Law and religion round-up – 12th June

Ten Years of Law and Religion UK

Yesterday was a significant milestone in the life of the blog which marked ten years since we started regular blogging on Law and Religion UK. This was accompanied by a short post marking the occasion, and a summary of the development of the blog. (Right: that’s enough of that – but many thanks for everyone’s appreciative comments.)

Costs in the Rustat memorial case

In Re Jesus College Cambridge [2022] ECC Ely 5, Hodge Dep Ch addressed the application by the parties opponent for their costs arising from his judgment in Re Jesus College Cambridge [2022] ECC Ely 2, in which he had dismissed the petition by the College for a faculty to remove the memorial to Tobias Rustat from the west wall of the College Chapel. He was satisfied that the College had not acted unreasonably in bringing the petition [23]; however, though he had rejected the application for costs he did not consider that it had been unreasonable for the parties opponent to make their applications. He therefore decided that the costs of those applications should fall to be treated as part of the costs of the petition generally [25].

He ordered that the College, as petitioner, was to be responsible for all the court fees incurred in the petition, to be assessed by the Registrar, including all additional fees incurred in the interim and the final hearings as well as the judgment fees, as specified in the applicable Ecclesiastical Judges, Legal Officers and Others (Fees) Order. Otherwise, there was to be no order as to the costs of the faculty proceedings [26].

Flag flying or kite-flying?

On 9 June 2022, the Church Times carried the headline Synod motion seeks to ban Pride flag on church buildings. The article stated “a private member’s motion has been submitted to General Synod asking the Archbishops’ Council to prohibit through legislation the display of the Pride rainbow flag on church buildings, because ‘what [the flag] represents . . . is contrary to the word of God’.”

However, a spokesperson for Church House, London, explained “[t]he proposed motion shared on social media has not yet been published to begin collecting signatures and, for the avoidance of doubt, is not scheduled for debate.” Nevertheless, the resulting comment on social media was rich in urban myths concerning the flying of flags in the Church of England. Our review noted that this was unsurprising in view of the lack of consistency within the guidance currently available from the CofE and the Flag Institute. However, there will be plenty of time to resolve these issues before the PMM comes before General Synod, if ever.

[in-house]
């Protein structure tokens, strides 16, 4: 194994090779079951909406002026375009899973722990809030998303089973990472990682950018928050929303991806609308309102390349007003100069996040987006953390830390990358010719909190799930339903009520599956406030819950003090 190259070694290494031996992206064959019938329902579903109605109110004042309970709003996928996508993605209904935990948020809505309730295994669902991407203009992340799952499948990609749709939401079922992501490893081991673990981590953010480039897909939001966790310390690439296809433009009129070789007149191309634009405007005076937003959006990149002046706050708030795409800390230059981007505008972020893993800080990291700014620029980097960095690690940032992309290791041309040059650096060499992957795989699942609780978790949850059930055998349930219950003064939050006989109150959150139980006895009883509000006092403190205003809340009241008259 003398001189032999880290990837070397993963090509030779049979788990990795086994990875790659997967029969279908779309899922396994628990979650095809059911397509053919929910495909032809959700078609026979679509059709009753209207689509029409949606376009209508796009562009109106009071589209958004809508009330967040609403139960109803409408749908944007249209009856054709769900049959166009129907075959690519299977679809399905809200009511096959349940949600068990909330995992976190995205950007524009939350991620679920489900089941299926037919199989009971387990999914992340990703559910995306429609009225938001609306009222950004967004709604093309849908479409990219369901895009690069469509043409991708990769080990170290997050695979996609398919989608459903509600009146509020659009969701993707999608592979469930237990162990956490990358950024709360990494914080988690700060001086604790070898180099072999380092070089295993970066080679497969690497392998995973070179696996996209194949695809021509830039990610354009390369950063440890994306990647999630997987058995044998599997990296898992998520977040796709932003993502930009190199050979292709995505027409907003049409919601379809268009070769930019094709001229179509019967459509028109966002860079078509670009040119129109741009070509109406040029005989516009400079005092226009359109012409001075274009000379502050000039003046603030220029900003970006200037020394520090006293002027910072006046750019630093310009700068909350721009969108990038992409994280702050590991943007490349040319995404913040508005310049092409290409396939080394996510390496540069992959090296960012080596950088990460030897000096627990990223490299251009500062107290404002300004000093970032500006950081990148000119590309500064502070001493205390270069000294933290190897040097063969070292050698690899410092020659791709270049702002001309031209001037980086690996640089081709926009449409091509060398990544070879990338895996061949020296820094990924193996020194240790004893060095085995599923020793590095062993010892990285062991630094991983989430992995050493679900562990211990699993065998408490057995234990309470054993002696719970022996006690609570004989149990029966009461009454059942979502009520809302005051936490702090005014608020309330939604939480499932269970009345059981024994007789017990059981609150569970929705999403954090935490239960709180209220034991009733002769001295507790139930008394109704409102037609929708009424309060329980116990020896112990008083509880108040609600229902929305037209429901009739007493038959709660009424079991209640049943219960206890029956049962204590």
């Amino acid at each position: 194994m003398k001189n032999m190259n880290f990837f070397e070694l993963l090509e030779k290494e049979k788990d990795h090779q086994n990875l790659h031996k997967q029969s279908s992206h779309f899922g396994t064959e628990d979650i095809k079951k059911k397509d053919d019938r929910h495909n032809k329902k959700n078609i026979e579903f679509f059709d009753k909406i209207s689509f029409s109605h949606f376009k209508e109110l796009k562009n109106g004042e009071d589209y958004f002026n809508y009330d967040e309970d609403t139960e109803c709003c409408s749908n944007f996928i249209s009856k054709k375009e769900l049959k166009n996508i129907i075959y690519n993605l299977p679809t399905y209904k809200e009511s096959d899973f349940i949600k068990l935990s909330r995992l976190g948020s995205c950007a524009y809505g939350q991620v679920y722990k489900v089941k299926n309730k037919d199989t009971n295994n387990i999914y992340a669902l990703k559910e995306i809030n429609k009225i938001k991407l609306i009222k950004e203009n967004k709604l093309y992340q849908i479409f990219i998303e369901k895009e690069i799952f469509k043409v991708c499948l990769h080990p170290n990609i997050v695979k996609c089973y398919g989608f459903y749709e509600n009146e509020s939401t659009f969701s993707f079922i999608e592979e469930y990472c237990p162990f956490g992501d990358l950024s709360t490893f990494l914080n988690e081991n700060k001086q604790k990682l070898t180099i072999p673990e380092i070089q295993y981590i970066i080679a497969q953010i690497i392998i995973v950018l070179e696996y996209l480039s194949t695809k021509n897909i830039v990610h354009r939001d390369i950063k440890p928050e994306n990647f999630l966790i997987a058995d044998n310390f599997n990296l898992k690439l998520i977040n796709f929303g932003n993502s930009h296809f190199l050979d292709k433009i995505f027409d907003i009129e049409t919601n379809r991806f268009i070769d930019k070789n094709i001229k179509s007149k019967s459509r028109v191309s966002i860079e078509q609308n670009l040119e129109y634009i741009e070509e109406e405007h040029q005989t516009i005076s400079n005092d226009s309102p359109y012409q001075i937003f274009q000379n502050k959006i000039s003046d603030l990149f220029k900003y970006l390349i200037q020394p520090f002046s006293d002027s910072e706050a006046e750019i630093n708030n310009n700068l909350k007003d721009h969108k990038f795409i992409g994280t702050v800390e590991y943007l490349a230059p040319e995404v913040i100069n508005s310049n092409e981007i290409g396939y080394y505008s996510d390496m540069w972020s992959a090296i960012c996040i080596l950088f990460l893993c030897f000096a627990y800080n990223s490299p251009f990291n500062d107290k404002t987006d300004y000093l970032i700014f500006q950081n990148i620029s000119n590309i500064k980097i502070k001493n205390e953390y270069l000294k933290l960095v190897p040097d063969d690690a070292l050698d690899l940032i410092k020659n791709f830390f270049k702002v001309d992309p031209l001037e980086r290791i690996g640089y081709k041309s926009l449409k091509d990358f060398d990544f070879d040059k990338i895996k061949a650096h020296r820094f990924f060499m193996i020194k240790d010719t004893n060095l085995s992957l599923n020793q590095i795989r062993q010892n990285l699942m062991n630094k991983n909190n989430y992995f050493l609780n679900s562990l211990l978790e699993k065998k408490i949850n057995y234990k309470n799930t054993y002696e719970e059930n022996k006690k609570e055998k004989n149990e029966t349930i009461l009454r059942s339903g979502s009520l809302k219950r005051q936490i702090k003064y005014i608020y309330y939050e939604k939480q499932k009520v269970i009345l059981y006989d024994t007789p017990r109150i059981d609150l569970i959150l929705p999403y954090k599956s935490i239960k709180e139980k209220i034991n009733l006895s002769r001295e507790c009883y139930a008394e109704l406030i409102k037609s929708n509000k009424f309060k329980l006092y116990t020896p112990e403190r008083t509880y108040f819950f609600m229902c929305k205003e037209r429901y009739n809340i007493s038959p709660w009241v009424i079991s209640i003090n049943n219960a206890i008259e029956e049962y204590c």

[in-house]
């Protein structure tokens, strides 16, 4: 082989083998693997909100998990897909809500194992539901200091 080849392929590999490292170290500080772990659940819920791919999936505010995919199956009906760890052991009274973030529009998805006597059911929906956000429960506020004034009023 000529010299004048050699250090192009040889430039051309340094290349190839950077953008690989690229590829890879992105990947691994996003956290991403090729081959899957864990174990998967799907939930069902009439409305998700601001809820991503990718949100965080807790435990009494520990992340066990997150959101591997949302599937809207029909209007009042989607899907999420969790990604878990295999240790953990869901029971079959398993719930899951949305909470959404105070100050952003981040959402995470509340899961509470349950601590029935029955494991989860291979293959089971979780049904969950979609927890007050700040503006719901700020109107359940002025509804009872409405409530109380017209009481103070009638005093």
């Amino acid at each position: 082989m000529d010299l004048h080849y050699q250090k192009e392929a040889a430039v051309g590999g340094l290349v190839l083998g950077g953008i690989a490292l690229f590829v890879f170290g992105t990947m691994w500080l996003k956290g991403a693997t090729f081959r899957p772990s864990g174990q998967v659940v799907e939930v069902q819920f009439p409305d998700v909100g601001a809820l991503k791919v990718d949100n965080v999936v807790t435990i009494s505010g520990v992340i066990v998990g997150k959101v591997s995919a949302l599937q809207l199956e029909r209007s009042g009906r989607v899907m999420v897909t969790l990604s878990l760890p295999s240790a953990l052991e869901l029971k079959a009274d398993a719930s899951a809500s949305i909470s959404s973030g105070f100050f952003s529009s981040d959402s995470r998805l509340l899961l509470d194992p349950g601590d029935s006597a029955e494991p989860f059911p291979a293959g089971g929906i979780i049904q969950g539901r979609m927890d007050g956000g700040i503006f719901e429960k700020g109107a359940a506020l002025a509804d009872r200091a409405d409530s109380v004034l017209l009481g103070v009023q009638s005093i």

School holidays and religion in Scotland…

and, for that matter, elsewhere.

The Times reports that the Educational Institute of Scotland (EIS), Scotland’s largest teaching union, has backed a motion at its annual general meeting to investigate schools that deny teachers time off for religious observance. According to the report, James McIntyre, a member of the union’s anti-racist subcommittee, said:

“Even with the restructure of the spring holidays, if Easter falls outside that we then get the additional two days, we still get Good Friday and Easter Monday as bank holidays. However, if you are a follower of another religion, if your holidays fall outside of that, then you will get nothing.”

The EIS argues, not unreasonably, that school holidays are heavily orientated towards the festivals of western Christianity. Christmas and Easter are holidays, but in some council areas, Muslims, for example, must take unpaid leave for holy days such as Eid.

Compulsory military service again

On Tuesday, the ECtHR handed down yet another judgment on compulsory military service. In Teliatnikov v Lithuania [2022] ECHR 424, the applicant was a ministerial servant (roughly equivalent to a deacon) in the Jehovah’s Witnesses. In 2015 he was called up for “initial mandatory military service” but refused on conscientious grounds. His request for exemption was refused and his subsequent appeals were unsuccessful. In the event, compulsory military service was suspended and he did not suffer any penalty; however, the Court still found that there had been a violation of his Article 9 rights. The Lithuanian system of conscription failed to strike a balance between the needs of society as a whole and those of conscientious objectors, and alternative civilian service still remained under the military structures, with draftees referred to as “military conscripts” throughout the relevant Regulations. There was no reason to doubt that Mr Teliatnikov’s opposition to military service had been motivated by a serious and genuine conscientious objection, nor was compulsion “necessary in a democratic society”.

One might have thought that, given the Grand Chamber’s judgment in Bayatyan v Armenia [2011] ECHR 1095, states parties would have got the message by now.

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